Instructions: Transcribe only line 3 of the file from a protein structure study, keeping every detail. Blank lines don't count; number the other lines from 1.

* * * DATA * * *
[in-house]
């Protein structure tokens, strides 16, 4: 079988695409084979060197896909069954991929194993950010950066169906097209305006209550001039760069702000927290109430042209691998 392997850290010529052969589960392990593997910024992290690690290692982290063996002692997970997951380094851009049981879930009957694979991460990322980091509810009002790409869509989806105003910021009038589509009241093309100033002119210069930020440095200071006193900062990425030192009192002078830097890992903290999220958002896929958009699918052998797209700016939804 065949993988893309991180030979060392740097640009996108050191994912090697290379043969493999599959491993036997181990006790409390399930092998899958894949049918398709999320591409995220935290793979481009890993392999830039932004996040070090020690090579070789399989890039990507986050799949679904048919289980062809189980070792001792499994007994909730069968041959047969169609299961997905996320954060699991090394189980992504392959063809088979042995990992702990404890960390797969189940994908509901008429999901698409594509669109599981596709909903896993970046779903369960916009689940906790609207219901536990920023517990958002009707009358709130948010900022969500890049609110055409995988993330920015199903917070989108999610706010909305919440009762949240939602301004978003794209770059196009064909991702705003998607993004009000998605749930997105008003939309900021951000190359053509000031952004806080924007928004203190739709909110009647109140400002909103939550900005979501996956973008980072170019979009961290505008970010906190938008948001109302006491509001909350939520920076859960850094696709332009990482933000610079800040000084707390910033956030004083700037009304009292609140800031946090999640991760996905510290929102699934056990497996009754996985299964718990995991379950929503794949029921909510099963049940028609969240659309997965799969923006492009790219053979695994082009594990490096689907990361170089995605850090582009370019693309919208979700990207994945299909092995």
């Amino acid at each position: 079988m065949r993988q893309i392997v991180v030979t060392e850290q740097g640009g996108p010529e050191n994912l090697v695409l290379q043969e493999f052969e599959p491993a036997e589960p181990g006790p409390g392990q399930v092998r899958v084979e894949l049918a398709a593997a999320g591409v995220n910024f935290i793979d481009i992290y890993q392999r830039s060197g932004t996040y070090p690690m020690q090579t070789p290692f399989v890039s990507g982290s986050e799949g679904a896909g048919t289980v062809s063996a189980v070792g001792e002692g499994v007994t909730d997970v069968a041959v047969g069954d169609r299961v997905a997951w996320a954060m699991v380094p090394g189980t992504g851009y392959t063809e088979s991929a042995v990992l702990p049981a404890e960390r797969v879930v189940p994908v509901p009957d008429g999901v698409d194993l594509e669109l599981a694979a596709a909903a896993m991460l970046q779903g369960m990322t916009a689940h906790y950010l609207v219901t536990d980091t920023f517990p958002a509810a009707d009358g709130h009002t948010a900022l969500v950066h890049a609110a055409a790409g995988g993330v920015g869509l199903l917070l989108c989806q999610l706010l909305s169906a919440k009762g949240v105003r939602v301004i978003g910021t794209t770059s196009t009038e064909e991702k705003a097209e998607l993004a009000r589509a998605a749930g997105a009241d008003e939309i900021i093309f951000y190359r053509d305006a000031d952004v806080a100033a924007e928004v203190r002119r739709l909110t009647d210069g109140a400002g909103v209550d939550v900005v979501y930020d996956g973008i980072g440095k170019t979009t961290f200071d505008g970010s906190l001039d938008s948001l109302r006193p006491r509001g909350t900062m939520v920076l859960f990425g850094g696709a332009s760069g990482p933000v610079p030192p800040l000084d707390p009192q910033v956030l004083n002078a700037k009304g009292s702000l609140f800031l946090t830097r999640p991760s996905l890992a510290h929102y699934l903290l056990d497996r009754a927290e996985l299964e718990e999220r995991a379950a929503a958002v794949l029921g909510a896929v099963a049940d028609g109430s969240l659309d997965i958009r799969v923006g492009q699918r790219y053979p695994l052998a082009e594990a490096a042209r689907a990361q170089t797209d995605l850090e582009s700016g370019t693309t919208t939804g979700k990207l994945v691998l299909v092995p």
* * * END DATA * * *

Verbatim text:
């Amino acid at each position: 079988m065949r993988q893309i392997v991180v030979t060392e850290q740097g640009g996108p010529e050191n994912l090697v695409l290379q043969e493999f052969e599959p491993a036997e589960p181990g006790p409390g392990q399930v092998r899958v084979e894949l049918a398709a593997a999320g591409v995220n910024f935290i793979d481009i992290y890993q392999r830039s060197g932004t996040y070090p690690m020690q090579t070789p290692f399989v890039s990507g982290s986050e799949g679904a896909g048919t289980v062809s063996a189980v070792g001792e002692g499994v007994t909730d997970v069968a041959v047969g069954d169609r299961v997905a997951w996320a954060m699991v380094p090394g189980t992504g851009y392959t063809e088979s991929a042995v990992l702990p049981a404890e960390r797969v879930v189940p994908v509901p009957d008429g999901v698409d194993l594509e669109l599981a694979a596709a909903a896993m991460l970046q779903g369960m990322t916009a689940h906790y950010l609207v219901t536990d980091t920023f517990p958002a509810a009707d009358g709130h009002t948010a900022l969500v950066h890049a609110a055409a790409g995988g993330v920015g869509l199903l917070l989108c989806q999610l706010l909305s169906a919440k009762g949240v105003r939602v301004i978003g910021t794209t770059s196009t009038e064909e991702k705003a097209e998607l993004a009000r589509a998605a749930g997105a009241d008003e939309i900021i093309f951000y190359r053509d305006a000031d952004v806080a100033a924007e928004v203190r002119r739709l909110t009647d210069g109140a400002g909103v209550d939550v900005v979501y930020d996956g973008i980072g440095k170019t979009t961290f200071d505008g970010s906190l001039d938008s948001l109302r006193p006491r509001g909350t900062m939520v920076l859960f990425g850094g696709a332009s760069g990482p933000v610079p030192p800040l000084d707390p009192q910033v956030l004083n002078a700037k009304g009292s702000l609140f800031l946090t830097r999640p991760s996905l890992a510290h929102y699934l903290l056990d497996r009754a927290e996985l299964e718990e999220r995991a379950a929503a958002v794949l029921g909510a896929v099963a049940d028609g109430s969240l659309d997965i958009r799969v923006g492009q699918r790219y053979p695994l052998a082009e594990a490096a042209r689907a990361q170089t797209d995605l850090e582009s700016g370019t693309t919208t939804g979700k990207l994945v691998l299909v092995p």